By Lyndsie Kiebert
Reader Staff Writer
The question of whether the proposed Scotchman Peaks Wilderness will come to be will now be an issue Bonner County citizens can vote for or against on their primary ballot in May.
The Bonner County Board of Commissioners voted unanimously Tuesday to place an advisory vote on the May ballot. Because it is only “advisory,” the outcome would not determine anything palpable, but instead advise the commissioners which way the county truly leans on the issue.
“I was told, and several of us have been told, there is widespread support for this in the county, only to find out that there isn’t necessarily widespread support for this in the county,” said Commissioner Dan McDonald. “It’s important, if we really want to know whether or not there’s widespread support for this in the county, to see who’s willing to come out and vote for or against it.”
County commissioners are able to place any question before citizens on a ballot, according to Idaho code.
Commissioner Jeff Connolly said he worried this advisory vote option would start to be abused whenever an issue like this arose in the county.
“I don’t oppose putting it on the ballot, I just question whether this is the right move to make for Bonner County,” he said.
This is the first time Bonner County commissioners have placed an item on a ballot for advisory vote purposes, McDonald said.
“This is a tool we can use,” Commissioner Glen Bailey said of the advisory vote. “I don’t see it becoming a common practice.”
McDonald said he is personally opposed to the proposed designation, which would make nearly 14,000 acres in East Bonner County wilderness. Bailey and Connolly have voiced support for the proposal.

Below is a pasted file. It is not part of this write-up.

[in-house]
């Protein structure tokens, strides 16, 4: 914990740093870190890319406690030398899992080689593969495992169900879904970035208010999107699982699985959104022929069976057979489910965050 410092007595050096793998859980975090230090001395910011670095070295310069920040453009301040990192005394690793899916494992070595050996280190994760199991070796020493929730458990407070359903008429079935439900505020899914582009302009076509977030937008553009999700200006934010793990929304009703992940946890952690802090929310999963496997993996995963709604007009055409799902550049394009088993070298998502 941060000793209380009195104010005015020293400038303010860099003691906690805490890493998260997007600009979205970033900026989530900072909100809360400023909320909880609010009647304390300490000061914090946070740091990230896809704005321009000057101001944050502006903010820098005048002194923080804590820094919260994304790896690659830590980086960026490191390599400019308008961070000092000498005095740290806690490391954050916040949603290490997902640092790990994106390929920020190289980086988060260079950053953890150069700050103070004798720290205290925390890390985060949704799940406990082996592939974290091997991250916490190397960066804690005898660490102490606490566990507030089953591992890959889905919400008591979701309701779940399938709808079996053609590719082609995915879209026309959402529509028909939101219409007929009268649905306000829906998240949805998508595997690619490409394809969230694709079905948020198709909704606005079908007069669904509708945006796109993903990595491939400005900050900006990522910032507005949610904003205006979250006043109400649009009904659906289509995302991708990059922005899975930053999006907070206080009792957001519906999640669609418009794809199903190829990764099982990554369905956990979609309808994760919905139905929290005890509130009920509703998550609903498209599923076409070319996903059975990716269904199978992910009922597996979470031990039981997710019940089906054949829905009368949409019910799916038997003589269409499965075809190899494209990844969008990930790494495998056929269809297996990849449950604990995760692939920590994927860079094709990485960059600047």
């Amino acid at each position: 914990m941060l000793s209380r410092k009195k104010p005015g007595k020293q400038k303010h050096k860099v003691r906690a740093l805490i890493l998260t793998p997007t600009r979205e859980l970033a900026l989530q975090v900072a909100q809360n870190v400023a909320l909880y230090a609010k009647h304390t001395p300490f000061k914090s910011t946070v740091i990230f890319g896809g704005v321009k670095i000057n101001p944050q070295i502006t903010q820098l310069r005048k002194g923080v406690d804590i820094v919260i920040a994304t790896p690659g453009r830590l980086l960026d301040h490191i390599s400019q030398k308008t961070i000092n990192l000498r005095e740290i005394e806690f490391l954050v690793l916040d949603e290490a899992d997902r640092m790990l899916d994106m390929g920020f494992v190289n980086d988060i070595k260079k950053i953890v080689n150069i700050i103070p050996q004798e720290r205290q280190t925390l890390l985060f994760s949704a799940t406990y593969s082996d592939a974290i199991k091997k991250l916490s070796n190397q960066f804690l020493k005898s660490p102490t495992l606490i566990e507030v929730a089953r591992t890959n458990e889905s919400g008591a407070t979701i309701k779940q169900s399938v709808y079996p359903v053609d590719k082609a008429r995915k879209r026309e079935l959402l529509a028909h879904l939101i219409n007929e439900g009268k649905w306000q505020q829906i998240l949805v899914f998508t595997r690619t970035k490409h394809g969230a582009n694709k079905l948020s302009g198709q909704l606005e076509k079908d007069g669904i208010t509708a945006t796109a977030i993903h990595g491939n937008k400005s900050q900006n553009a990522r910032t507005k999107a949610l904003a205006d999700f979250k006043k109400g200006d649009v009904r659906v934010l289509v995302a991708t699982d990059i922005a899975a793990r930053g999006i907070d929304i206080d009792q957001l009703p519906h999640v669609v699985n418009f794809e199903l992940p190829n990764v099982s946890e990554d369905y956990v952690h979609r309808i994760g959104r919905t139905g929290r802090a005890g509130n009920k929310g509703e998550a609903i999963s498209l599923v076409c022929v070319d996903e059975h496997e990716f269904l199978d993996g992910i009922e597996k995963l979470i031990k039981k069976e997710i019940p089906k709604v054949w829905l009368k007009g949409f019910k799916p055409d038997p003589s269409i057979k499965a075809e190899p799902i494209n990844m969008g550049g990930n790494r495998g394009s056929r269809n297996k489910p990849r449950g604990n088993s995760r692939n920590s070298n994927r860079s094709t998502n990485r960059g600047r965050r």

Though it is ultimately a federal decision whether the land becomes wilderness, the commissioners agreed that depending on how the county votes, they will either support or oppose the proposal — despite their personal views.
Executive Director of Friends of Scotchman Peaks Phil Hough attended the meeting. He asked the commissioners what accommodations would be made for unaffiliated voters. Elections official Charlie Wurm said the question would make it onto all ballots.
When questioned whether a primary voter turnout would give an accurate idea of county support or opposition to the proposed wilderness area, McDonald said the vote would at least give the commissioners an idea of which way the county leans.
Wurm said the last regular primary, held in May 2016, had a 32.56 percent turnout. He said with the Scotchman Peaks question on the May 2018 ballot, he expects the voter turnout to be in the upper 30s. If the Lake Pend Oreille School District adds a levy question to the ballot, that turnout could exceed 40 percent, he added.